And, then there are children born in the U.S. to diplomats. Were they born after the diplomat’s termination of status? Are they U.S. citizens? Some children find out only when renewing a passport that they were not, in fact, ever eligible for citizenship even though they had received numerous U.S. passports in the past.
Foreign nationals who encounter issues surrounding proof of their U.S. citizenship are encouraged to seek the advice of experienced immigration counsel to learn their true status.
In early April, a district court enjoined the Trump administration from terminating TPS for Haiti, pending a final decision on the merits of the case. The preliminary injunction is effective immediately and will remain in effect pending resolution of the case on its merits or further order from the court
The Trump administration is creating a new office within USCIS to focus on identifying immigrants who are suspected of cheating to get their green cards or citizenship and to initiate denaturalization proceedings against them. The new denaturalization office will be located in Los Angeles and will have a least a dozen attorneys on staff. In the meantime, a USCIS team already has been reviewing more than 2,500 naturalization files for possible denaturalization, and more than 100 cases have been referred to the Department of Justice (DOJ) for possible action. The administration expects to review some 700,000 immigrant files.
Although previously quite rare, the government can and has stripped naturalized U.S. citizens of their citizenship through the denaturalization process, the revocation of U.S. citizenship of a naturalized immigrant. (Natural-born U.S. citizens may not have their citizenship revoked against their will, since birthright citizenship is guaranteed by the 14th Amendment to the Constitution.) In the past, the government focused its denaturalization efforts on individuals who committed egregious crimes, including suspected war criminals who lied on their immigration paperwork (most notably former Nazis), and terrorist funders. In those cases, USCIS and the DOJ pursued cases as they arose, but not through a coordinated effort. The new office changes that paradigm.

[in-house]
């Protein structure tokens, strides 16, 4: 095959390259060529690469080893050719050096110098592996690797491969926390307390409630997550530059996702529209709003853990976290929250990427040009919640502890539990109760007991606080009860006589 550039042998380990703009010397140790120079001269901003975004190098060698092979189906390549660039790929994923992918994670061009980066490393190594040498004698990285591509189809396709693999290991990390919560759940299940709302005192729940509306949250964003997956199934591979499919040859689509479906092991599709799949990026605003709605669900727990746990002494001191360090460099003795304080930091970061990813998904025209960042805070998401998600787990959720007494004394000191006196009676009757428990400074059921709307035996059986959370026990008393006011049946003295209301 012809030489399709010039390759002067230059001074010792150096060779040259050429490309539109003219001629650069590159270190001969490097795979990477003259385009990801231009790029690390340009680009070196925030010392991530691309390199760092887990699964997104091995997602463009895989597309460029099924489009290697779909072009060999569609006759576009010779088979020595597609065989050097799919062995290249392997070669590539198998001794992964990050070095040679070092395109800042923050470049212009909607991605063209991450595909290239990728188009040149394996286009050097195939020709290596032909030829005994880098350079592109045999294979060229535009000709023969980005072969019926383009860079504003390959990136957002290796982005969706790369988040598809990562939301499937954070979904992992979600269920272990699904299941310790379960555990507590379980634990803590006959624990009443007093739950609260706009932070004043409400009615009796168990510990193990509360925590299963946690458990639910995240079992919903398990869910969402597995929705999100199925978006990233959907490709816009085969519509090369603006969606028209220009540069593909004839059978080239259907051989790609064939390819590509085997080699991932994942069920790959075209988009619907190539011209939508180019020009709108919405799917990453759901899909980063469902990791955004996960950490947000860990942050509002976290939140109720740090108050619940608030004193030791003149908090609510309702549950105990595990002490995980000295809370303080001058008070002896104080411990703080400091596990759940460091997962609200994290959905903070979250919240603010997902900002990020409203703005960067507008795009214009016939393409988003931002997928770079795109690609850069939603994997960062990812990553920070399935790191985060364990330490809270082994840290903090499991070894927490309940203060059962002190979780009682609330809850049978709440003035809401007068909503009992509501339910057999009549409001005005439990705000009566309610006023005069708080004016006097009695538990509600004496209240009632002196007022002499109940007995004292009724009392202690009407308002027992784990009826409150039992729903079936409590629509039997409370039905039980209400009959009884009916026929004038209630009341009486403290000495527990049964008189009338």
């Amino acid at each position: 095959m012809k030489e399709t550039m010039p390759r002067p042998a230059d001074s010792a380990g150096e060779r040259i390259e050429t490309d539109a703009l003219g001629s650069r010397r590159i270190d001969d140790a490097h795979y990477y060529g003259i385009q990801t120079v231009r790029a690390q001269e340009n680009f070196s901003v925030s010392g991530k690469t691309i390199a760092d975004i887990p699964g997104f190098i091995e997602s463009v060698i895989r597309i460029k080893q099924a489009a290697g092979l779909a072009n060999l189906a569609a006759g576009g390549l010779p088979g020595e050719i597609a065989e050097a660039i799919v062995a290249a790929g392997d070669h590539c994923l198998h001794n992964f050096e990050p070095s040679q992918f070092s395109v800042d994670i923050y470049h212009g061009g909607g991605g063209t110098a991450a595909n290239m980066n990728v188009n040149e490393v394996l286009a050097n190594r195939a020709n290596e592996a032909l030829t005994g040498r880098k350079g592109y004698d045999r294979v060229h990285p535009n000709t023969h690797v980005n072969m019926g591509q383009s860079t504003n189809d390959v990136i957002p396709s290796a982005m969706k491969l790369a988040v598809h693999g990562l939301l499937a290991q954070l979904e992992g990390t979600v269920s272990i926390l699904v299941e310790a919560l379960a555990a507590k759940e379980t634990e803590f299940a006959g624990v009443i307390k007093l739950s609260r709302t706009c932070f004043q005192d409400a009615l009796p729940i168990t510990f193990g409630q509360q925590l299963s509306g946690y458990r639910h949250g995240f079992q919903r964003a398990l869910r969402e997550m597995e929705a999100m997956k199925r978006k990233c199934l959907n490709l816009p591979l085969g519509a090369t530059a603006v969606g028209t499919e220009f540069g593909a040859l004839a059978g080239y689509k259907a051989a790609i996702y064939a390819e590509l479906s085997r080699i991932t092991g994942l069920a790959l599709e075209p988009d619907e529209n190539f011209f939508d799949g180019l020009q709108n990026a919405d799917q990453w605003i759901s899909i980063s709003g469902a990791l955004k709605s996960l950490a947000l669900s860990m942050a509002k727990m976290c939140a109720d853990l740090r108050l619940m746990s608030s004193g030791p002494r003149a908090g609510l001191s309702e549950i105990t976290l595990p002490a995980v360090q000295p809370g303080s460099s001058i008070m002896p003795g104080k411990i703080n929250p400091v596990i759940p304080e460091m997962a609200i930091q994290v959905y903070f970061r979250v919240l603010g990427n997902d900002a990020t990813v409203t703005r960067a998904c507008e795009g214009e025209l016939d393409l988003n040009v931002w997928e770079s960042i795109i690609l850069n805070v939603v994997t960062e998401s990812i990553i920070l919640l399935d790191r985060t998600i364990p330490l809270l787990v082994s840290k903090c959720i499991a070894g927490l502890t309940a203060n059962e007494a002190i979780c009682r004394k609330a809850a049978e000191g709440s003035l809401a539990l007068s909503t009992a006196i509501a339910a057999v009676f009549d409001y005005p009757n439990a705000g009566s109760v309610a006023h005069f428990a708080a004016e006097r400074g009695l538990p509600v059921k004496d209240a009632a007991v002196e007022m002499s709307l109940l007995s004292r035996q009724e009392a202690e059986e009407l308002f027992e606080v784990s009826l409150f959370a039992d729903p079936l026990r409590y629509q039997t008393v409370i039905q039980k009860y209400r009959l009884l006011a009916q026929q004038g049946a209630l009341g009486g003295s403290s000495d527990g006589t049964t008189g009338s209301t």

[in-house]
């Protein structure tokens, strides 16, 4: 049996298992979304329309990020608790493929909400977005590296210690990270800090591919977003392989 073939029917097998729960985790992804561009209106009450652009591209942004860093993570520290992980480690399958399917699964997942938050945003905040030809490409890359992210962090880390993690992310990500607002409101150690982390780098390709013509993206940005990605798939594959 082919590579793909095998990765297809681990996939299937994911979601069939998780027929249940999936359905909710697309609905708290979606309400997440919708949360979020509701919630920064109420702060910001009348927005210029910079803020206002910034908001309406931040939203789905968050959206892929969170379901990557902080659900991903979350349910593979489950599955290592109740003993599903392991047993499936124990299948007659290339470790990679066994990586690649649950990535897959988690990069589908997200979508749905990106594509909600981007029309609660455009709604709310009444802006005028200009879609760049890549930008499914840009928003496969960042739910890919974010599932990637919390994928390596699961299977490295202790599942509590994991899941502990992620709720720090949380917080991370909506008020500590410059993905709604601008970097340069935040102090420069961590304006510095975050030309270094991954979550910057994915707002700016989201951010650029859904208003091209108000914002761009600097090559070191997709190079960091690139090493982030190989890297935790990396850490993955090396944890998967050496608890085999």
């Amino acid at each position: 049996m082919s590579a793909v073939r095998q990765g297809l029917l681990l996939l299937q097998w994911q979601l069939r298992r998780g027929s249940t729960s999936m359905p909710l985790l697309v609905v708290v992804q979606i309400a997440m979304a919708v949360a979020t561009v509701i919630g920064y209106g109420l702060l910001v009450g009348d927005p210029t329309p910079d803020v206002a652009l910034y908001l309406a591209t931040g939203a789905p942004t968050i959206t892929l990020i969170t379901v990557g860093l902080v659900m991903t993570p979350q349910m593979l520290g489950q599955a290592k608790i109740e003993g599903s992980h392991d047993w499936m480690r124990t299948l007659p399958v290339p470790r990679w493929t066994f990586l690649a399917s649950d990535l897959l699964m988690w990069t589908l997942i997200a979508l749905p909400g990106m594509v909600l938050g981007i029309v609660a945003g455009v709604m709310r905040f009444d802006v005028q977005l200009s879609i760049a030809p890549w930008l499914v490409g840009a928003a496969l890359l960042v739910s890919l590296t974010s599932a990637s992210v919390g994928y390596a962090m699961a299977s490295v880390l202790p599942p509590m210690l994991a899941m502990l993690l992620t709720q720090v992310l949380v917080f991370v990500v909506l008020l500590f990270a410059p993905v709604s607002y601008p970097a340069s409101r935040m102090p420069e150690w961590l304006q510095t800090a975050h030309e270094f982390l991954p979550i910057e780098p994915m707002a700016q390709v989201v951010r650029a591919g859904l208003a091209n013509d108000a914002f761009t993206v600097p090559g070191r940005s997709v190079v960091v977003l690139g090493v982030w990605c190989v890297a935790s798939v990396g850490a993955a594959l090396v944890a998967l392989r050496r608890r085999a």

Over 200 organizations signed a letter to the Departments of Homeland Security and State requesting that Venezuela be designated for Temporary Protected Status (TPS) due to the extraordinary and temporary conditions in the country.
In late 2018, USCIS issued a new policy memo that limits when officers can waive the interview requirement for Form I-751, the petition certain marriage-based green card holders must submit to remove the condition on their permanent residence. Under the previous policy guidance dated 2005, USCIS officers were advised that interviews should be scheduled only when (1) there is insufficient evidence of the bona fides of the marriage, and/or (2) in waiver cases, there is inconclusive evidence to establish eligibility for a waiver. In addition, the earlier guidance encouraged the use of Requests for Evidence (RFEs) to obtain additional evidence in lieu of transferring the petition to the local USCIS office for an interview. In contrast, the 2018 memo states that a waiver of the interview requirement can only be considered if the USCIS officer is satisfied that all the following conditions have been met:
· A decision based on the record can be made because it contains sufficient evidence about the bona fides of the marriage, and that the marriage was not entered into for the purpose of evading the immigration laws of the United States;